Cannes best films are not in competition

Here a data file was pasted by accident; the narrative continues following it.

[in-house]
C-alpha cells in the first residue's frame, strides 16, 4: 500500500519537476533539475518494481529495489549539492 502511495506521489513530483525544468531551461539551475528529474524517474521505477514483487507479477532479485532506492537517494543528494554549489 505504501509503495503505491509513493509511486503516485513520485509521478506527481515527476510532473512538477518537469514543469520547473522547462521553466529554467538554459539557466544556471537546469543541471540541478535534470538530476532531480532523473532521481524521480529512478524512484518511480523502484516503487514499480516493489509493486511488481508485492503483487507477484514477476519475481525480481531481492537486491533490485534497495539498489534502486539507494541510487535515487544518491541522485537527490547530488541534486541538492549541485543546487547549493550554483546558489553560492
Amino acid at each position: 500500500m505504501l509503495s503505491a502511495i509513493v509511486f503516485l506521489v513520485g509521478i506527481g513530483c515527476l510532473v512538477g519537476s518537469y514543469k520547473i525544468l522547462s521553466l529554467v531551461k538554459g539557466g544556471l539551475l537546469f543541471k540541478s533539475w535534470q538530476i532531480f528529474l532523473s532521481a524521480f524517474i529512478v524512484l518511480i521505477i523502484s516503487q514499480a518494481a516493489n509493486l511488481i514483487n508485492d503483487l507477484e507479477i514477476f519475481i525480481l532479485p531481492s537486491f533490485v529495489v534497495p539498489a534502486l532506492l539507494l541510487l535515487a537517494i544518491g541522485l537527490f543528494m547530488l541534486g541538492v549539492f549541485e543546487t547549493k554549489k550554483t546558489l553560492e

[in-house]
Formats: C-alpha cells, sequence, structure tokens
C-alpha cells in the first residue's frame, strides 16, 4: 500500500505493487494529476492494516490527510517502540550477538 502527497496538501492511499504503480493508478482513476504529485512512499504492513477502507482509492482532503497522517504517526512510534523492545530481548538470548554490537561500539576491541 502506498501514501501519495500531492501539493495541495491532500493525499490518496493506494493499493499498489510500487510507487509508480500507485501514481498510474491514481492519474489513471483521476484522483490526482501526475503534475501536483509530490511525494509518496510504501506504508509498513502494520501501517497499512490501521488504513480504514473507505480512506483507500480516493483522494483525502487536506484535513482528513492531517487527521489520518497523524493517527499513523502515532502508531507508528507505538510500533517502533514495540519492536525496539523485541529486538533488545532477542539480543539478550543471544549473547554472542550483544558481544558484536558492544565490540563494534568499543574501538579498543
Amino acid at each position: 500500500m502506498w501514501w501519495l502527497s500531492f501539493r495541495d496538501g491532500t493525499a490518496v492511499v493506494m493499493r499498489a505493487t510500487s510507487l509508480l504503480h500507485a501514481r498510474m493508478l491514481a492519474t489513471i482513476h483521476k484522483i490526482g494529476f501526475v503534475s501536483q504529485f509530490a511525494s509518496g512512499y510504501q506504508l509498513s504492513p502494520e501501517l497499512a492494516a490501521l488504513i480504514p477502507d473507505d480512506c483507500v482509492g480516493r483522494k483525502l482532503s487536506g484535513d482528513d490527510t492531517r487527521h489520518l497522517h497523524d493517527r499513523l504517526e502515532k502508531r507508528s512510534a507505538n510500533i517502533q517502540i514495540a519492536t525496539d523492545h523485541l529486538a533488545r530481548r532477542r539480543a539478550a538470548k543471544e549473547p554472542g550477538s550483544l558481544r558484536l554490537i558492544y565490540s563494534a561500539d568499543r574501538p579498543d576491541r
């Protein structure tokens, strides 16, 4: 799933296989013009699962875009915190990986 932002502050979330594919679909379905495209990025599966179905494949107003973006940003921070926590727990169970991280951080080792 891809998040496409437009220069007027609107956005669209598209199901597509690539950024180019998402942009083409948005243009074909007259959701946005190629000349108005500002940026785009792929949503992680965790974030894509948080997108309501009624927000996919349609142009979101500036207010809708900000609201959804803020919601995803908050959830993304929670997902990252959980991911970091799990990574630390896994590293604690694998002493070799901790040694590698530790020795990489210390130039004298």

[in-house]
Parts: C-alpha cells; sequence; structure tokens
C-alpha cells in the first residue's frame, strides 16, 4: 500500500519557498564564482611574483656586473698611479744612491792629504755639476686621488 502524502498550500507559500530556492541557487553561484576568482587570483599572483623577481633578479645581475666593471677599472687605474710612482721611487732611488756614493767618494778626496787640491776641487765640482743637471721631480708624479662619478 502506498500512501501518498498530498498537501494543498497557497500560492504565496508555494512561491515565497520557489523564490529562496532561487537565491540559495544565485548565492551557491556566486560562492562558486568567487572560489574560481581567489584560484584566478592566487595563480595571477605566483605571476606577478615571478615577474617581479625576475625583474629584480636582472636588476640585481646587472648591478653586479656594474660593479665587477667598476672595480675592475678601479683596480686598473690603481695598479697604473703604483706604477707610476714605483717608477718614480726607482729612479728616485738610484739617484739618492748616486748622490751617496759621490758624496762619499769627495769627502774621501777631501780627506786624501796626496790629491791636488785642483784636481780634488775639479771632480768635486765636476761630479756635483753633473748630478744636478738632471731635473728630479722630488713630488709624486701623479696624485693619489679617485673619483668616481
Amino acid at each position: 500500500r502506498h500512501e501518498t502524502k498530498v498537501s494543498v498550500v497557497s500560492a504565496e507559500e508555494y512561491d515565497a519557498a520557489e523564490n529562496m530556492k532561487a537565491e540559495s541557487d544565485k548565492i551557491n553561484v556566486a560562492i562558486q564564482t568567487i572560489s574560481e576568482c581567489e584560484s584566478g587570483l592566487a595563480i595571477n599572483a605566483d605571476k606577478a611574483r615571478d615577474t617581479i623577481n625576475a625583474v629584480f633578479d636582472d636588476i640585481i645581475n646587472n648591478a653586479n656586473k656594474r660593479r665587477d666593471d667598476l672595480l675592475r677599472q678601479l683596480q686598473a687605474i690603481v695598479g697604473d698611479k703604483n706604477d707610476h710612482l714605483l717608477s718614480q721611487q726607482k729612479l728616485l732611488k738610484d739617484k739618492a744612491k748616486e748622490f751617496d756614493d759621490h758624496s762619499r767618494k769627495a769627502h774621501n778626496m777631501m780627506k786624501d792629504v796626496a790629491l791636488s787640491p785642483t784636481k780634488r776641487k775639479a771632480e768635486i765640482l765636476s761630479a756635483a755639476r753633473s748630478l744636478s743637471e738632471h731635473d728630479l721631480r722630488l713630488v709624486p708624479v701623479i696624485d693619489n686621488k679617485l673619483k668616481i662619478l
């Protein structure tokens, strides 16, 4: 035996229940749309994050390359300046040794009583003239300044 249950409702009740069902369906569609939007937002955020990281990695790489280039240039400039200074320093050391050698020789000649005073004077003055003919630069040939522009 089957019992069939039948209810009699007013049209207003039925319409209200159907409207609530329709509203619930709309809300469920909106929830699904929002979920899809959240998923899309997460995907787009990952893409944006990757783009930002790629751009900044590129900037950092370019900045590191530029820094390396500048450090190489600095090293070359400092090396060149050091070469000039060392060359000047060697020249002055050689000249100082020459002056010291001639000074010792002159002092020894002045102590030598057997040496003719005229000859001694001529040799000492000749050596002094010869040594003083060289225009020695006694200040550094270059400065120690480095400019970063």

Cannes’ more artistically successful offerings have been anything but lighthearted affairs, beginning with French director Jacques Audiard’s brutally intense and often quite brilliant prison drama, A Prophet, which follows an illiterate French-Arab inmate during his six-year odyssey from new kid on the (cell) block to holy underworld kingpin of the title. Along the way, Malik (impressively played by newcomer Tahar Rahim) learns how to read not only books but people, too, much of that education coming at the hands of a merciless but fair-minded Corsican gang leader (the electrifying Niels Arestrup, who was the father in Audiard’s previous The Beat That My Heart Skipped), until the pupil overtakes the master, playing every one of Paris’ rival gangland factions to his own advantage.


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